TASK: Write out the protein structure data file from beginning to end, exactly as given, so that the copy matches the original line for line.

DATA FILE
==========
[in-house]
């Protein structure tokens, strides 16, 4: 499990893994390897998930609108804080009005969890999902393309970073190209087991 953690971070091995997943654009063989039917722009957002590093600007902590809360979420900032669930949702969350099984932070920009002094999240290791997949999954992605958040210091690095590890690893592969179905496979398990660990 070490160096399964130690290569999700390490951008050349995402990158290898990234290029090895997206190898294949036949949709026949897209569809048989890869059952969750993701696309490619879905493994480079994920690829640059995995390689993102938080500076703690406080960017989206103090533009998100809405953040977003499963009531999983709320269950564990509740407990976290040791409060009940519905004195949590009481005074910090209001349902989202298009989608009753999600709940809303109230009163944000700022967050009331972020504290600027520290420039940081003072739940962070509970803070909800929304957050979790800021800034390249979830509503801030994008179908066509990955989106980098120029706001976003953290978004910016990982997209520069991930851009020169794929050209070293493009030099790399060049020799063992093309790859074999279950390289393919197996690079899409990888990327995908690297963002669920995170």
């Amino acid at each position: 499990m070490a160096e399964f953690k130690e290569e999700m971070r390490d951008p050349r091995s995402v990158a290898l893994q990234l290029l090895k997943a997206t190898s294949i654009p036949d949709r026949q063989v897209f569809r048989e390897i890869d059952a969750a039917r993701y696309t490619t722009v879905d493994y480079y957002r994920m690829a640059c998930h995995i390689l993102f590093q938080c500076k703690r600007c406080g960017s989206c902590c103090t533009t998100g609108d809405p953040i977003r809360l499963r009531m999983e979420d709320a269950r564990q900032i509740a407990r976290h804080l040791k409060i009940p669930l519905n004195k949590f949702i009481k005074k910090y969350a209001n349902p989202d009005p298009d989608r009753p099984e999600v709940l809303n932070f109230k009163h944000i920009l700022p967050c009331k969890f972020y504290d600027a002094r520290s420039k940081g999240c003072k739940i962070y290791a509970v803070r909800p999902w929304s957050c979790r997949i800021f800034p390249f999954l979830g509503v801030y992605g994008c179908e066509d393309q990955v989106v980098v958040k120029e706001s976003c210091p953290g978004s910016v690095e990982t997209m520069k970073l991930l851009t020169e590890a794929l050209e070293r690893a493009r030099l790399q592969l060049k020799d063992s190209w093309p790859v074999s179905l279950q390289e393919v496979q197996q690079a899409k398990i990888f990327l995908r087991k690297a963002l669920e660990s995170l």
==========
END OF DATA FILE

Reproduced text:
[in-house]
């Protein structure tokens, strides 16, 4: 499990893994390897998930609108804080009005969890999902393309970073190209087991 953690971070091995997943654009063989039917722009957002590093600007902590809360979420900032669930949702969350099984932070920009002094999240290791997949999954992605958040210091690095590890690893592969179905496979398990660990 070490160096399964130690290569999700390490951008050349995402990158290898990234290029090895997206190898294949036949949709026949897209569809048989890869059952969750993701696309490619879905493994480079994920690829640059995995390689993102938080500076703690406080960017989206103090533009998100809405953040977003499963009531999983709320269950564990509740407990976290040791409060009940519905004195949590009481005074910090209001349902989202298009989608009753999600709940809303109230009163944000700022967050009331972020504290600027520290420039940081003072739940962070509970803070909800929304957050979790800021800034390249979830509503801030994008179908066509990955989106980098120029706001976003953290978004910016990982997209520069991930851009020169794929050209070293493009030099790399060049020799063992093309790859074999279950390289393919197996690079899409990888990327995908690297963002669920995170």
């Amino acid at each position: 499990m070490a160096e399964f953690k130690e290569e999700m971070r390490d951008p050349r091995s995402v990158a290898l893994q990234l290029l090895k997943a997206t190898s294949i654009p036949d949709r026949q063989v897209f569809r048989e390897i890869d059952a969750a039917r993701y696309t490619t722009v879905d493994y480079y957002r994920m690829a640059c998930h995995i390689l993102f590093q938080c500076k703690r600007c406080g960017s989206c902590c103090t533009t998100g609108d809405p953040i977003r809360l499963r009531m999983e979420d709320a269950r564990q900032i509740a407990r976290h804080l040791k409060i009940p669930l519905n004195k949590f949702i009481k005074k910090y969350a209001n349902p989202d009005p298009d989608r009753p099984e999600v709940l809303n932070f109230k009163h944000i920009l700022p967050c009331k969890f972020y504290d600027a002094r520290s420039k940081g999240c003072k739940i962070y290791a509970v803070r909800p999902w929304s957050c979790r997949i800021f800034p390249f999954l979830g509503v801030y992605g994008c179908e066509d393309q990955v989106v980098v958040k120029e706001s976003c210091p953290g978004s910016v690095e990982t997209m520069k970073l991930l851009t020169e590890a794929l050209e070293r690893a493009r030099l790399q592969l060049k020799d063992s190209w093309p790859v074999s179905l279950q390289e393919v496979q197996q690079a899409k398990i990888f990327l995908r087991k690297a963002l669920e660990s995170l």